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7.3 Terminology
LPCXpresso The Code Red Technologies IDE (Integrated Development Environment) based on Eclipse with our own extensions for embedded development. SWD Serial Wire Debugging (Single Wire Debugging). This is a debug connection technology available on the Cortex-M3 that allows debug through just 2-wires unlike 5 for JTAG. ELF (Executable and Linking Format) This is the object code file format used by our development tool chain and most microprocessor tool chains. Workspace LPCXpresso organizes groups of projects into a ‘Workspace’. A workspace is stored as a directory on your host PC and has subdirectories containing individual projects. Project An LPCXpresso project. A project contains all of the .c and .h files to build a single microcontroller flash image. Perspective In LPCXpresso, a perspective is a particular collection of ‘Views’ that are grouped together to be suitable for a particular use. For example the ‘C/C++ programming’ perspective and the ‘Debug’ perspective. View A ‘View’ is a window in LPCXpresso that shows a particular file or activity. A view could be of a C source code file or something live such as a disassembly window or register dump. A ‘Perspective’ is the layout of many ‘Views’. Semi-hosting The ability to use IO on your debugger host system for your target embedded system. For example a ‘printf’ will appear in the console window of the debugger. Debug Target The system being debugged. LPCXpresso includes a target microcontroller on-board, but can also be connected to external targets. Redlib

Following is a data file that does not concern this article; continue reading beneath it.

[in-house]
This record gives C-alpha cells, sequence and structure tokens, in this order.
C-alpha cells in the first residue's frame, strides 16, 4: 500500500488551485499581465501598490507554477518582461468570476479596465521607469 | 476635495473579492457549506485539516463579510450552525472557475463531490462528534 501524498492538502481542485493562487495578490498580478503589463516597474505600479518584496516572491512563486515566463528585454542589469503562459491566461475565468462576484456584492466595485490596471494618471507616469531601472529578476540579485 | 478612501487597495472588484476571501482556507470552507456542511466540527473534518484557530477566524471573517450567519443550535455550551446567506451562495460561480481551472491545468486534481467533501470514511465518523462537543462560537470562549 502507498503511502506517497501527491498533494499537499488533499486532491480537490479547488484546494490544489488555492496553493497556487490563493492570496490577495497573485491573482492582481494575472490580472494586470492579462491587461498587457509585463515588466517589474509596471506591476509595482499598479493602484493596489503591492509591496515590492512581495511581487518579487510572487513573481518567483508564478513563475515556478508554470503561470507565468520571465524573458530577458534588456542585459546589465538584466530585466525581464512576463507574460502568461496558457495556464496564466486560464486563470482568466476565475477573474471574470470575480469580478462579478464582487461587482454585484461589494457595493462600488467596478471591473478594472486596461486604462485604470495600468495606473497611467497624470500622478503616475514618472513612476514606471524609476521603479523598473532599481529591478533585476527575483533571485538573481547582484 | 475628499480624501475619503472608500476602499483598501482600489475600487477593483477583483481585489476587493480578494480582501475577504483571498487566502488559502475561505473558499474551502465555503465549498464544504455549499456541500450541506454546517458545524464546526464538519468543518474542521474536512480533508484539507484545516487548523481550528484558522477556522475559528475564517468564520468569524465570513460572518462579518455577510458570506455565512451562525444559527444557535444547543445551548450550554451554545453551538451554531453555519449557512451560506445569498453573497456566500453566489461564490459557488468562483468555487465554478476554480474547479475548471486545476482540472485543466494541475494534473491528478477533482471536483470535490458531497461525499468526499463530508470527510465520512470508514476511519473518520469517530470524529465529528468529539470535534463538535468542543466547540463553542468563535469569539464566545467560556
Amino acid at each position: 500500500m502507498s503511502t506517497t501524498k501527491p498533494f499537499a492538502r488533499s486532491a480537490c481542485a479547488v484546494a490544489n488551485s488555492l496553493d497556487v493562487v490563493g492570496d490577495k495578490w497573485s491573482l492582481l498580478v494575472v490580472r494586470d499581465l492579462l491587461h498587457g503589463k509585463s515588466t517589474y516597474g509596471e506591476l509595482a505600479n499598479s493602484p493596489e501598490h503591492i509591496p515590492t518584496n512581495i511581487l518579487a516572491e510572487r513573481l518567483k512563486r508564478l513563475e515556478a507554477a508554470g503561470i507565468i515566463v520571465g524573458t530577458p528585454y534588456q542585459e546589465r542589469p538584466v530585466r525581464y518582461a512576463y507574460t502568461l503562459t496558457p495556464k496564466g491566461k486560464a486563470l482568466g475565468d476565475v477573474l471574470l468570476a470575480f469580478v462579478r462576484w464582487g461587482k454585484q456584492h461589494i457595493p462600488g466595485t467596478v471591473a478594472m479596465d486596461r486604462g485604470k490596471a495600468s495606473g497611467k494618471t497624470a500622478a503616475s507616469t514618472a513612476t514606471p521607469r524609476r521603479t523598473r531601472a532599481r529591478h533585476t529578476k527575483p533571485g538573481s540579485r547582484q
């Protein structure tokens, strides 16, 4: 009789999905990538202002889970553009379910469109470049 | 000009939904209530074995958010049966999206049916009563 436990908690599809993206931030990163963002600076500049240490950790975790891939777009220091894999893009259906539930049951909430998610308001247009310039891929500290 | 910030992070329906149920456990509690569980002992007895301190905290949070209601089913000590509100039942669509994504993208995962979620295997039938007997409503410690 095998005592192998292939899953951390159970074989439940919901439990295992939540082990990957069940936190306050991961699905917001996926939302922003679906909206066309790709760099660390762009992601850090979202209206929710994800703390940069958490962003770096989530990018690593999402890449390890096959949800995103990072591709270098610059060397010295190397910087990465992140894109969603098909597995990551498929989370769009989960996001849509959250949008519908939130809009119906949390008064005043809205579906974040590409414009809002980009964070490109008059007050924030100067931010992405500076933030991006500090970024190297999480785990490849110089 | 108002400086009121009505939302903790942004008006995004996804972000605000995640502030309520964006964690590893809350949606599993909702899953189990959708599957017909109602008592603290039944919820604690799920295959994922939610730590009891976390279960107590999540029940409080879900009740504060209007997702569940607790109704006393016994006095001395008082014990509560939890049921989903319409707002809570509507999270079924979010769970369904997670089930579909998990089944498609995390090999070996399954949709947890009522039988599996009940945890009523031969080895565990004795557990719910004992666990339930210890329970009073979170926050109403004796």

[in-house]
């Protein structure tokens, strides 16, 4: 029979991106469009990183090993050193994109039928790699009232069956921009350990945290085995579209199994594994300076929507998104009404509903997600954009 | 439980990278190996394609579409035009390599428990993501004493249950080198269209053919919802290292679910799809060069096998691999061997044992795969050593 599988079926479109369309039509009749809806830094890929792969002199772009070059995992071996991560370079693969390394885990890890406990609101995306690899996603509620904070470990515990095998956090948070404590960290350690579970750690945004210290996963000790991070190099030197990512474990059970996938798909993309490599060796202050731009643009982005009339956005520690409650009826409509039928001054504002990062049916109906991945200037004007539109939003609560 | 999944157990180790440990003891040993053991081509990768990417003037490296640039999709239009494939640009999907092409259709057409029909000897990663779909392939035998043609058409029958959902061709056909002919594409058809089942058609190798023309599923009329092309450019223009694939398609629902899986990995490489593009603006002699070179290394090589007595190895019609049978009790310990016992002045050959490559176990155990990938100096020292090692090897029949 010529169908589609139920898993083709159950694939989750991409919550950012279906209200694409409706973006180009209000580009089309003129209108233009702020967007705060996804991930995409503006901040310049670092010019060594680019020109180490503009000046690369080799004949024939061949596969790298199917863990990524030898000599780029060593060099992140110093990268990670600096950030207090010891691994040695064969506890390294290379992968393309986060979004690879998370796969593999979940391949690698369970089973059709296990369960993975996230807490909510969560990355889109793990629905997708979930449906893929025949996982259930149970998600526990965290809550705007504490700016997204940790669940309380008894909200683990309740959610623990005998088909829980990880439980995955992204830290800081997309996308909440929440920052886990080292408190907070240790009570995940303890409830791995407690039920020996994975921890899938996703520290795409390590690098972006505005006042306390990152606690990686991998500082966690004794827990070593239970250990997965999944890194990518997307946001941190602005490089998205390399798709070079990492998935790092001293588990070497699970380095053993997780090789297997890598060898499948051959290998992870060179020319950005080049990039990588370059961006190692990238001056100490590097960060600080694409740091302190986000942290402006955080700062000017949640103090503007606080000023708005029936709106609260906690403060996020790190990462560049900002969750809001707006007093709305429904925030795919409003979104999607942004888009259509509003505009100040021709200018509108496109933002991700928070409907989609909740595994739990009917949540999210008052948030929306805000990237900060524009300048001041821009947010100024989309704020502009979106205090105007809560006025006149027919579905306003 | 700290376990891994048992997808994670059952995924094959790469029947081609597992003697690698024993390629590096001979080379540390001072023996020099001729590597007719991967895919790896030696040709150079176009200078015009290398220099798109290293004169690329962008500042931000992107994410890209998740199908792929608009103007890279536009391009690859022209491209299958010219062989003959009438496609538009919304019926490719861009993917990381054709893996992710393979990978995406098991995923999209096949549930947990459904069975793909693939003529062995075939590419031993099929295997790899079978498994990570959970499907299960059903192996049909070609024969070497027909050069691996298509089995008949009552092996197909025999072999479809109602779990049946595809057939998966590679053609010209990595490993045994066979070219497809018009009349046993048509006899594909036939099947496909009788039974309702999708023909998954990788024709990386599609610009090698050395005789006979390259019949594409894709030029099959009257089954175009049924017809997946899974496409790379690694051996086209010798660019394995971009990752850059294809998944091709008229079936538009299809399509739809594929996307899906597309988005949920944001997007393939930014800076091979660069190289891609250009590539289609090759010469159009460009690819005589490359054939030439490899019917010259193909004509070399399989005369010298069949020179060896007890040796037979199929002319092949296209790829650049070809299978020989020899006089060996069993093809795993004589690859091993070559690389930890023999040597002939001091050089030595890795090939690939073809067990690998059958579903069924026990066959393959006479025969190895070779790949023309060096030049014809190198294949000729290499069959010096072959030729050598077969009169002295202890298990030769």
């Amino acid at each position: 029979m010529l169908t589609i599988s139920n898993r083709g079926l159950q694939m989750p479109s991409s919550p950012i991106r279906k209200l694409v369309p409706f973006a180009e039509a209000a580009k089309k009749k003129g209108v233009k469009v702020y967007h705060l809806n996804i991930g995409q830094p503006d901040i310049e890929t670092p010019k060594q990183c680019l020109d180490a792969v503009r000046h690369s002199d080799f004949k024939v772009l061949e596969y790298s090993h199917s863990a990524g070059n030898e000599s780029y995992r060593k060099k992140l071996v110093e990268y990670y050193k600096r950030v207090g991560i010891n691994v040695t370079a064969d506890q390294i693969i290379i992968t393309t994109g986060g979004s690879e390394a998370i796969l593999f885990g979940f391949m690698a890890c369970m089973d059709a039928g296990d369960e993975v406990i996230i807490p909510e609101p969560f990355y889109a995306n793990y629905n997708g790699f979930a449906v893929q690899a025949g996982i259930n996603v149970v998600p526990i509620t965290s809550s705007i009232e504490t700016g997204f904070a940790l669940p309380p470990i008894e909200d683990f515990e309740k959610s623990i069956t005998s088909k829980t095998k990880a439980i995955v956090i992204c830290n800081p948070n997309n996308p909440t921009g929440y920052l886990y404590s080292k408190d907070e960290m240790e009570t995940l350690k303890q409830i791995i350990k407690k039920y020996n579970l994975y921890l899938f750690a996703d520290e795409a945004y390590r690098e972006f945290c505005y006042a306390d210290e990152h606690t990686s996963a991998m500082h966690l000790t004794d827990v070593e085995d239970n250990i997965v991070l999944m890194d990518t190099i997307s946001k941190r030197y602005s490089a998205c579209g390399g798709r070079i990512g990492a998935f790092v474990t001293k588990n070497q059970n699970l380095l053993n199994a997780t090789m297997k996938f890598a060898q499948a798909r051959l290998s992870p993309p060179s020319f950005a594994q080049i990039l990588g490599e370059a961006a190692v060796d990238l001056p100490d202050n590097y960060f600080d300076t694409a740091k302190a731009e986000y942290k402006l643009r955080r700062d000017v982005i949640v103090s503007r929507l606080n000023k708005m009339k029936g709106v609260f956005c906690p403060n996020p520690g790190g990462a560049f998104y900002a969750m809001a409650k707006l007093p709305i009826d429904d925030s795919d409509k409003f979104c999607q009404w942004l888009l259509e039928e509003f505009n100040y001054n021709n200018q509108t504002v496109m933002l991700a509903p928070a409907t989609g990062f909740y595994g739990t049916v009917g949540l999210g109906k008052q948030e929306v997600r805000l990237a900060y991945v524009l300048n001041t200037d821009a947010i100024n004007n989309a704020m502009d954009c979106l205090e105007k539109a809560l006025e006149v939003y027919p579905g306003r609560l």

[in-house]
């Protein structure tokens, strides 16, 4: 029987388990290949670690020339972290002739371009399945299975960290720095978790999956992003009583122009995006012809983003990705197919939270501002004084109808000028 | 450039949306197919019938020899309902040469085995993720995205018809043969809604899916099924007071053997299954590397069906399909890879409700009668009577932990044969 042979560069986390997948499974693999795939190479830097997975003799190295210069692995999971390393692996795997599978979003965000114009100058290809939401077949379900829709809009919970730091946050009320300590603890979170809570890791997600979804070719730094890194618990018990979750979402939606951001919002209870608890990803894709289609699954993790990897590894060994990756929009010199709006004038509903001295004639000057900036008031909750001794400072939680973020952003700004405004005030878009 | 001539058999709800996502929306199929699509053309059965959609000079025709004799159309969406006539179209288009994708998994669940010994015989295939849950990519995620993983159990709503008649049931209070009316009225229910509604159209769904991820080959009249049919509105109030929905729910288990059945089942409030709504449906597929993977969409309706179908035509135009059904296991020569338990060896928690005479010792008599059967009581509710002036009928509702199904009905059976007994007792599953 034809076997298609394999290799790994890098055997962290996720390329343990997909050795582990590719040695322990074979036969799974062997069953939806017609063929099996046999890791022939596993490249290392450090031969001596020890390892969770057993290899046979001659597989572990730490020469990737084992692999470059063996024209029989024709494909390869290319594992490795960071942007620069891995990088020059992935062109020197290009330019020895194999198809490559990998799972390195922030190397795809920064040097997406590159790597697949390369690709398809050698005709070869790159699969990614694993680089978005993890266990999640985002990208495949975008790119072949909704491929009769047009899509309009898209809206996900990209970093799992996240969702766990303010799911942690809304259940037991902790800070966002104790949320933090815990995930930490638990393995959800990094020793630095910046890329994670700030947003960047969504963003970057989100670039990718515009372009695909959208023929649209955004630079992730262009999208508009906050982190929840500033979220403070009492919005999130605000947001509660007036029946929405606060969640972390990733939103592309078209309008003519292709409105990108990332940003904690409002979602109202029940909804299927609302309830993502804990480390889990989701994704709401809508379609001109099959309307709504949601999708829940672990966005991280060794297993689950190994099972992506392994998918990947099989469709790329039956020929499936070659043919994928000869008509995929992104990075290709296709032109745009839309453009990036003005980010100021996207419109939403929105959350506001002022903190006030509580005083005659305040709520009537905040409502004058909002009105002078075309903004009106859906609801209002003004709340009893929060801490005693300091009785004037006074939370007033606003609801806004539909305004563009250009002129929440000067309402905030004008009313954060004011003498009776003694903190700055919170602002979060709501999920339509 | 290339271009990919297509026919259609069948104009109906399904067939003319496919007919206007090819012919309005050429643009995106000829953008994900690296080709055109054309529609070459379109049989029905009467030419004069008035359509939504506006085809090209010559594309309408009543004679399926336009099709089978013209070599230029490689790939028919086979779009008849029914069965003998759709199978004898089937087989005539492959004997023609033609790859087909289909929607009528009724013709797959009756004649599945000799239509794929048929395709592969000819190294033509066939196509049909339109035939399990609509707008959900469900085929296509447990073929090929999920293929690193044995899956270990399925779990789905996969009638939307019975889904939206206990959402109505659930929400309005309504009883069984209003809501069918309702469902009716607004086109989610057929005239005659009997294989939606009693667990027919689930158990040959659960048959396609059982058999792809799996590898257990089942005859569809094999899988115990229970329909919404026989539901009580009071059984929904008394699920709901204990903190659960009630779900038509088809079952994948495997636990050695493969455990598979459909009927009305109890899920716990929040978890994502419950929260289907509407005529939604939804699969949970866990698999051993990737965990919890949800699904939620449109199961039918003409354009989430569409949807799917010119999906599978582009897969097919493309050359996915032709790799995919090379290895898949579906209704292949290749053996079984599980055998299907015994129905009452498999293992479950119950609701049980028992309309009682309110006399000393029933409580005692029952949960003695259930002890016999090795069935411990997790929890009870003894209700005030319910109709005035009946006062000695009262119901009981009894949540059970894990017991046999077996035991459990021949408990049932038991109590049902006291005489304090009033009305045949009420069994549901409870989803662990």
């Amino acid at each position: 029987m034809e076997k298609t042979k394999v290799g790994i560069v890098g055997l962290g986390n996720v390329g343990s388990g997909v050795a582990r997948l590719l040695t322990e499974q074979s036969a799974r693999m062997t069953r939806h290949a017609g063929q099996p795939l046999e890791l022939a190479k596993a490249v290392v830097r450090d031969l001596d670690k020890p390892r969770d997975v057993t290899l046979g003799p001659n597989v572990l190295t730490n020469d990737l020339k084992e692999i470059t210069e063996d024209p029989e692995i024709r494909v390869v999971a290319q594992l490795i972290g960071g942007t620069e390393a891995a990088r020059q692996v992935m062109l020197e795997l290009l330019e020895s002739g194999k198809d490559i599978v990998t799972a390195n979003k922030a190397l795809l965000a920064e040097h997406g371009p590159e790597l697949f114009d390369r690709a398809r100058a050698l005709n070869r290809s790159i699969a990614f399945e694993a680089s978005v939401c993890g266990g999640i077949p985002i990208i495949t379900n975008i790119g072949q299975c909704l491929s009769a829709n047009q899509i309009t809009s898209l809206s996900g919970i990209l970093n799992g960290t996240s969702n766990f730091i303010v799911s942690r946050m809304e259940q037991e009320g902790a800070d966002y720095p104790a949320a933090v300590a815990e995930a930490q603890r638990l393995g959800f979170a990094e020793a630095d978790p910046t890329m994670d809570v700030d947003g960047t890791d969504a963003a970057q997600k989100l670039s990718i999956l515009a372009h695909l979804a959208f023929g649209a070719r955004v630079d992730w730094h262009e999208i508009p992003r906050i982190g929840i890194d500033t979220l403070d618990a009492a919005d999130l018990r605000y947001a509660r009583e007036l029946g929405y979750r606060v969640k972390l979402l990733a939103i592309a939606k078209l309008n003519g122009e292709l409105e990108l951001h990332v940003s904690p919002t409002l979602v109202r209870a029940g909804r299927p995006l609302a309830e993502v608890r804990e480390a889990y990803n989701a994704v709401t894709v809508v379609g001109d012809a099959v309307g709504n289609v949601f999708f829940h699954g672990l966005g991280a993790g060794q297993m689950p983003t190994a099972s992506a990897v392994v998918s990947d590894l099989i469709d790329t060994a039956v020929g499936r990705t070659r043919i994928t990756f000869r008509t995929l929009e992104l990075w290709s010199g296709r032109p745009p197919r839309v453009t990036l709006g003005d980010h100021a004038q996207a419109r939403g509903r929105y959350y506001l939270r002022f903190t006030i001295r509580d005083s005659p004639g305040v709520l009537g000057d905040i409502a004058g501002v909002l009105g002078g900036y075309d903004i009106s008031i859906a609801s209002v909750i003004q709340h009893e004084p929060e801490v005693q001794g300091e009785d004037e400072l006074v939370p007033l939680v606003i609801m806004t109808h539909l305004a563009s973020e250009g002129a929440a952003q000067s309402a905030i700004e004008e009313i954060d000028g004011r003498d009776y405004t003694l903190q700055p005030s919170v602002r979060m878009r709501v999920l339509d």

TM

The optimized Code Red Technologies C runtime library (non-GNU). LPCXpresso includes both Redlib and Newlib libraries.

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8. References
[1] [2] [3] [4] [5] [6] [7] [8] [9] NXP LPCXpresso http://www.nxp.com/lpcxpresso NXP LPCZone http://www.nxp.com/lpczone NXP Microcontrollers http://www.nxp.com/microcontrollers Code Red Technologies Wiki http://lpcxpresso.code-redtech.com/LPCXpresso/softwareknowledgebase Code Red Technologies LPCXpresso page http://lpcxpresso.code-red-tech.com Embedded Artists AB http://www.embeddedartists.com Harbison, S.P. & Steele, G.L. (2002). C: A Reference Manual (5th Edition). Prentice Hall. Yiu, J. (2007). The Definitive Guide to the ARM Cortex-M3. Oxford, UK: Newnes. Yiu, J. (2011). The Definitive Guide to the ARM Cortex-M0. Oxford, UK: Newnes.

[10] ARM Cortex-M3 Technical Reference Manual. Revision: r2p0. (ARM DDI 0337G). http://infocenter.arm.com/help/index.jsp [11] ARM Cortex-M0 Technical Reference Manual. Revision: r1p0. (ARM DDI 0413D). http://infocenter.arm.com/help/index.jsp [12] ARMv7-M Architecture Reference Manual (ARM DDI 0403) http://infocenter.arm.com/help/index.jsp [13] ARMv6-M Architecture Reference Manual (Cortex-M0/LPC11) http://infocenter.arm.com/help/index.jsp

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9. Legal information
9.1 Definitions